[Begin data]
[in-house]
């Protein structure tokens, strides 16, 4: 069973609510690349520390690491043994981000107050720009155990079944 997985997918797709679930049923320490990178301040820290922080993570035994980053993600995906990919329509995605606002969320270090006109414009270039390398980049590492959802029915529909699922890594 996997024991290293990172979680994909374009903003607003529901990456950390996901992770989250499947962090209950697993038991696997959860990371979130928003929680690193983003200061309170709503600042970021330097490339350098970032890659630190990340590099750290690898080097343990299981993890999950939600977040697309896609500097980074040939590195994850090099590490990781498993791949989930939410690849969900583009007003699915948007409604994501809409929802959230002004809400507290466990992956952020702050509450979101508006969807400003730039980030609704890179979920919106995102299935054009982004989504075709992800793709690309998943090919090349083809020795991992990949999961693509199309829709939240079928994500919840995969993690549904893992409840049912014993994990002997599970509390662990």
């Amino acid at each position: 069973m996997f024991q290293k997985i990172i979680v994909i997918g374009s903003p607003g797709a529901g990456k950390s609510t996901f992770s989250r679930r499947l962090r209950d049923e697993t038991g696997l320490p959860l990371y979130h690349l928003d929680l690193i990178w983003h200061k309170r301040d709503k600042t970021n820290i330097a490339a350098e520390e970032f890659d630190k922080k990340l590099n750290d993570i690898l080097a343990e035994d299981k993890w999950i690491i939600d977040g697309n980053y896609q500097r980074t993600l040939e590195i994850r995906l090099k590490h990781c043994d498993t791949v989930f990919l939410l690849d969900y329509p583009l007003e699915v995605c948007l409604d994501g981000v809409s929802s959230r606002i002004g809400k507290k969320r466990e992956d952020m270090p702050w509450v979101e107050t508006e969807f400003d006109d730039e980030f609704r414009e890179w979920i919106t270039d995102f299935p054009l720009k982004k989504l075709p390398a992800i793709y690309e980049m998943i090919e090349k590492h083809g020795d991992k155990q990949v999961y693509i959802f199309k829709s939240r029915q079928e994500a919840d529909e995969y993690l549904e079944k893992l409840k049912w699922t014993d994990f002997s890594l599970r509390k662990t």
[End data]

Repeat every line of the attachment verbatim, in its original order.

[in-house]
């Protein structure tokens, strides 16, 4: 069973609510690349520390690491043994981000107050720009155990079944 997985997918797709679930049923320490990178301040820290922080993570035994980053993600995906990919329509995605606002969320270090006109414009270039390398980049590492959802029915529909699922890594 996997024991290293990172979680994909374009903003607003529901990456950390996901992770989250499947962090209950697993038991696997959860990371979130928003929680690193983003200061309170709503600042970021330097490339350098970032890659630190990340590099750290690898080097343990299981993890999950939600977040697309896609500097980074040939590195994850090099590490990781498993791949989930939410690849969900583009007003699915948007409604994501809409929802959230002004809400507290466990992956952020702050509450979101508006969807400003730039980030609704890179979920919106995102299935054009982004989504075709992800793709690309998943090919090349083809020795991992990949999961693509199309829709939240079928994500919840995969993690549904893992409840049912014993994990002997599970509390662990």
């Amino acid at each position: 069973m996997f024991q290293k997985i990172i979680v994909i997918g374009s903003p607003g797709a529901g990456k950390s609510t996901f992770s989250r679930r499947l962090r209950d049923e697993t038991g696997l320490p959860l990371y979130h690349l928003d929680l690193i990178w983003h200061k309170r301040d709503k600042t970021n820290i330097a490339a350098e520390e970032f890659d630190k922080k990340l590099n750290d993570i690898l080097a343990e035994d299981k993890w999950i690491i939600d977040g697309n980053y896609q500097r980074t993600l040939e590195i994850r995906l090099k590490h990781c043994d498993t791949v989930f990919l939410l690849d969900y329509p583009l007003e699915v995605c948007l409604d994501g981000v809409s929802s959230r606002i002004g809400k507290k969320r466990e992956d952020m270090p702050w509450v979101e107050t508006e969807f400003d006109d730039e980030f609704r414009e890179w979920i919106t270039d995102f299935p054009l720009k982004k989504l075709p390398a992800i793709y690309e980049m998943i090919e090349k590492h083809g020795d991992k155990q990949v999961y693509i959802f199309k829709s939240r029915q079928e994500a919840d529909e995969y993690l549904e079944k893992l409840k049912w699922t014993d994990f002997s890594l599970r509390k662990t």